A social worker leads the two-hour discussions each month, where people with HD and their loved ones talk about how they’re coping with the disease.

“They’re just helping, and helping and helping,” Martin said.

Last spring, the Free Press published a story about Connie Perea, who had lived with HD for a number of years at home with her family. Perea died two weeks ago at age 44.

Riding for a cure

Charlotte Reicks, 72, and Marie Nemec, 64, are leaving Grand Junction Saturday, May 17, for their 10th annual cross-country bike ride to heighten public awareness of Huntington’s disease and raise funds for family services and research toward a cure.

“It’s been such a blessing. We’ve met so many wonderful people, we’ve seen the U.S. and there’s nothing greater than doing something for a cause,” Reicks said.

The first year, the cyclists raised $3,000. This year the goal is $$81,000 to bring the total amount raised thus far to $500,000.

Reicks and Nemec will depart from Clinton, Mo., May 20 to ride 950 miles through Illinois, Indiana, Ohio and into Pennsylvania, ending near Pittsburgh, where they will attend the 23rd annual Huntington’s Disease Society of America Convention June 6-9.

Famed folksinger Woody Guthrie died of HD, and in 1967 his widow, Marjorie, founded the Committee to Combat Huntington’s Disease, which evolved into the HDSA.

Reicks and Nemec will take turns driving a van with supplies, leap-frogging it across country. Reicks will rise early to start bicycling along a planned route, while Nemec drives the van about 10 miles. Then she parks the van, gets out her bike and begins riding. When Reicks catches up to the van, she loads up her bike and drives it another 10 or so miles down the road.

They spend their nights in churches and with people they know and meet along the way via the HD network.

Once, in Louisiana, they rode across the entire state, staying with members of the same family.

Someone had a cousin 60 miles up the road, whose parents lived up the road from there. And they knew a football player, and his aunt lived a days ride from there, etc.

Saturday, May 17, at 8 a.m. there will be a send-off breakfast for the bicyclists at Sherwood Park in the north pavilion. Donations will be accepted.

Nemec and Reicks will write daily e-mails during their trip, which can be subscribed to by writing Nemec’s husband, Ron, at ron.nemec@bigfoot.com. The ride can also be tracked at www.bikeforthecure.org.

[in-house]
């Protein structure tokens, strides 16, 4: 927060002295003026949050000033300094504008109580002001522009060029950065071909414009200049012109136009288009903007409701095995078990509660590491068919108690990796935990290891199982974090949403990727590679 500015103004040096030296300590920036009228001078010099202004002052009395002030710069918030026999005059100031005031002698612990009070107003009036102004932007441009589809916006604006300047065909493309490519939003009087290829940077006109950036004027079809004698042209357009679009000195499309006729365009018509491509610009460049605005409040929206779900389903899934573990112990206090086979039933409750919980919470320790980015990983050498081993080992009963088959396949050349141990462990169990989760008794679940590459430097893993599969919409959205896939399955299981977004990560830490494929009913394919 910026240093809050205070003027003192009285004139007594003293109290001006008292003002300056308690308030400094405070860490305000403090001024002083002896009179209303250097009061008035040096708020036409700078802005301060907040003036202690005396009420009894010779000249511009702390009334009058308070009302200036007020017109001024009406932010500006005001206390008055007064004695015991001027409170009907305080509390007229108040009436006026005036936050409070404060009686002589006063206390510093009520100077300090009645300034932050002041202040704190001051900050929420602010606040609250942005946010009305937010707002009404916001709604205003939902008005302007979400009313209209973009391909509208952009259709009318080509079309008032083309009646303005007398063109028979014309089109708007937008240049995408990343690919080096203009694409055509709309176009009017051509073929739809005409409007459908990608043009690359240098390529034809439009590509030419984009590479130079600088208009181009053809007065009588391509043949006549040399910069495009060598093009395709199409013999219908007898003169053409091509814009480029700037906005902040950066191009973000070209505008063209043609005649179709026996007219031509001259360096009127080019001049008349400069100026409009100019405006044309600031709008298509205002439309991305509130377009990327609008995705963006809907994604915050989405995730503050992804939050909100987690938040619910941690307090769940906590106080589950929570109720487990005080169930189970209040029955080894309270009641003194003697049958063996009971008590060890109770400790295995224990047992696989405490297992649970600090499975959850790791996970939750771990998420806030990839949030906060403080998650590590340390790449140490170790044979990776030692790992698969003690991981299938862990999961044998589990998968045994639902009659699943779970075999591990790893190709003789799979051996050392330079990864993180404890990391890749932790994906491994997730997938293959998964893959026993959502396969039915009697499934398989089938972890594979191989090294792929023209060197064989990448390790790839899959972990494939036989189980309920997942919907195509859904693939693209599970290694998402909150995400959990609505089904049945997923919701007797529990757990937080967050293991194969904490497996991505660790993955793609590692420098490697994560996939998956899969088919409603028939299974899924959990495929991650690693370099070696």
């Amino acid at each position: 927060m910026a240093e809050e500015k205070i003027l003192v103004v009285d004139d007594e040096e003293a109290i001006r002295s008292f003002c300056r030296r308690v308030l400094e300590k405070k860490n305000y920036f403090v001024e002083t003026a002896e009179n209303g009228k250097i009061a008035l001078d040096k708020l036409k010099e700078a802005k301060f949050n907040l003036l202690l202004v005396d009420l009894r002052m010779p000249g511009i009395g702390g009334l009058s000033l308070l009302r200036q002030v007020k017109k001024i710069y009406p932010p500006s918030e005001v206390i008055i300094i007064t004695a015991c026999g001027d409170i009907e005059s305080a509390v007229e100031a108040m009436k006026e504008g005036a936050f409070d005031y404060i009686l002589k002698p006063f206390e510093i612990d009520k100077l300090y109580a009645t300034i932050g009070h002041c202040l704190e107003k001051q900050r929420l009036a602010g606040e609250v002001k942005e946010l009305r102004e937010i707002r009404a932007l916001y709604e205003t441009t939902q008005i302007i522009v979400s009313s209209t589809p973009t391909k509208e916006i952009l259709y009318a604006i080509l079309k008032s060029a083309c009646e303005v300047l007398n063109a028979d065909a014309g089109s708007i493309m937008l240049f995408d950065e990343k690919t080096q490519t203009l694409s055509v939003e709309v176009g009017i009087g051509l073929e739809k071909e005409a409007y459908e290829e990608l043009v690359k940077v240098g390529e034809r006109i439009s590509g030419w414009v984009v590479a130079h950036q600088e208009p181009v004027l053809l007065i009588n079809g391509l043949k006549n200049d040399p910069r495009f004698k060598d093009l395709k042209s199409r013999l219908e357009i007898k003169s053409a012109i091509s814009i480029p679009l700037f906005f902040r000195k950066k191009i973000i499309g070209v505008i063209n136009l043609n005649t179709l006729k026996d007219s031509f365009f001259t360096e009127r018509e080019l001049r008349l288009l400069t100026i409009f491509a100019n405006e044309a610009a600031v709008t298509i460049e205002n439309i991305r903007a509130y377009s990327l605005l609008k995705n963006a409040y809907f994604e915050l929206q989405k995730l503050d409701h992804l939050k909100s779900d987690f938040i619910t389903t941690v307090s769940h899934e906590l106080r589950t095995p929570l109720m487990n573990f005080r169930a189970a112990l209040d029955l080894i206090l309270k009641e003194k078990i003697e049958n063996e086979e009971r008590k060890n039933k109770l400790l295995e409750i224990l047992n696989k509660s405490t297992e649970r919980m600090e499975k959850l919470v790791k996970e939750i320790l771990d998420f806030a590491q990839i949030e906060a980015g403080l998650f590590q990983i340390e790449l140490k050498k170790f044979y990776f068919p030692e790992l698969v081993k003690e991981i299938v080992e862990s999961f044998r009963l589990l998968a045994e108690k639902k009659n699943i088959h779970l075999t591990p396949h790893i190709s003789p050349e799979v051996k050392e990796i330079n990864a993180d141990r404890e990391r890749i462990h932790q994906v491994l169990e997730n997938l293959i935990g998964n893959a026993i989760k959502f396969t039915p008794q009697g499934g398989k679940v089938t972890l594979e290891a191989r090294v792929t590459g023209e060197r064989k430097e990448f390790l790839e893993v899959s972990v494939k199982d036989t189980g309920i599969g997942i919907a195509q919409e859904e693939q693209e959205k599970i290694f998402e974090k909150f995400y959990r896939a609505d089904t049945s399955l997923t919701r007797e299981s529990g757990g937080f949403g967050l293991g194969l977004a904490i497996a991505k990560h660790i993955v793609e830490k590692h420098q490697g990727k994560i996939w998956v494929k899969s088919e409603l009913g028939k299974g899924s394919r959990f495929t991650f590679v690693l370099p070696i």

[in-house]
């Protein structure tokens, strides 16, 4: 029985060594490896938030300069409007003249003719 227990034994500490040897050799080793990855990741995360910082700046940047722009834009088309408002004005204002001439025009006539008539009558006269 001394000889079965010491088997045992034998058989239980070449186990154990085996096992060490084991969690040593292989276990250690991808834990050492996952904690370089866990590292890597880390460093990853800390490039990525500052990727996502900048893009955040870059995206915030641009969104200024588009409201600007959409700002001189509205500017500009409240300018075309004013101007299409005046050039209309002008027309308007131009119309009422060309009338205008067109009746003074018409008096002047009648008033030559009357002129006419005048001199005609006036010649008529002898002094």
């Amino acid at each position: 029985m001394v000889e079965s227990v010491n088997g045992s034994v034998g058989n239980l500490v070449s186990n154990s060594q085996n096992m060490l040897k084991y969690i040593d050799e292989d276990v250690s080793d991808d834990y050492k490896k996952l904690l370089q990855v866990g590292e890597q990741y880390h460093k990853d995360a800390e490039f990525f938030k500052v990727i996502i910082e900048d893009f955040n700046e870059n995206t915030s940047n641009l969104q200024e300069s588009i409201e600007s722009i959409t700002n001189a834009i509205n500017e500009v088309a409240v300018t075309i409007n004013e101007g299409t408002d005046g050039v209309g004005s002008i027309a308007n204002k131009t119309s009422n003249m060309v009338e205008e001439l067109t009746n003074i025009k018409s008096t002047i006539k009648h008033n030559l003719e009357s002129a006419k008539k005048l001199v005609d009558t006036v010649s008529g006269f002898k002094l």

For more information or to make a donation contact Nemec at (removed by me/Mardy in order to not create any unwanted calls from the Internet robots getting the phone number here)(if interested in donating please go to their website and the number is included there).  .

For more information:
HDSA 1-800-345-HDSA www.hdsa.org
HD Advocacy Center www.hdac.org
HD Lighthouse www.hdlighthouse.org
To donate online go to www.firstgiving.com/bikeforcure



 
Send "Bike for the Cure" website feedback to: Ron Nemec © 2008 Bike For the Cure, all rights reserved.
Site created by Jennifer Hickok

Live and learn.  Learn and live better! ~ Mardy

__________________

Live and Learn. Learn and Live Better! is my motto. I'm Mardy Ross, and I founded Lumigrate in 2008 after a career as an occupational therapist with a background in health education and environmental research program administration. Today I function as the desk clerk for short questions people have, as well as 'concierge' services offered for those who want a thorough exploration of their health history and direction to resources likely to progress their health according to their goals. Contact Us comes to me, so please do if you have questions or comments. Lumigrate is "Lighting the Path to Health and Well-Being" for increasing numbers of people. Follow us on social networking sites such as: Twitter: http://twitter.com/lumigrate and Facebook. (There is my personal page and several Lumigrate pages. For those interested in "groovy" local education and networking for those uniquely talented LumiGRATE experts located in my own back yard, "LumiGRATE Groove of the Grand Valley" is a Facebook page to join. (Many who have joined are beyond our area but like to see the Groovy information! We not only have FUN, we are learning about other providers we can be referring patients to and 'wearing a groove' to each other's doors -- or websites/home offices!) By covering some of the things we do, including case examples, it reinforces the concepts at Lumigrate.com as well as making YOU feel that you're part of a community. Which you ARE at Lumigrate!

This forum is provided to allow members of Lumigrate to share information and ideas. Any recommendations made by forum members regarding medical treatments, medications, or procedures are not endorsed by Lumigrate or practitioners who serve as Lumigrate's medical experts.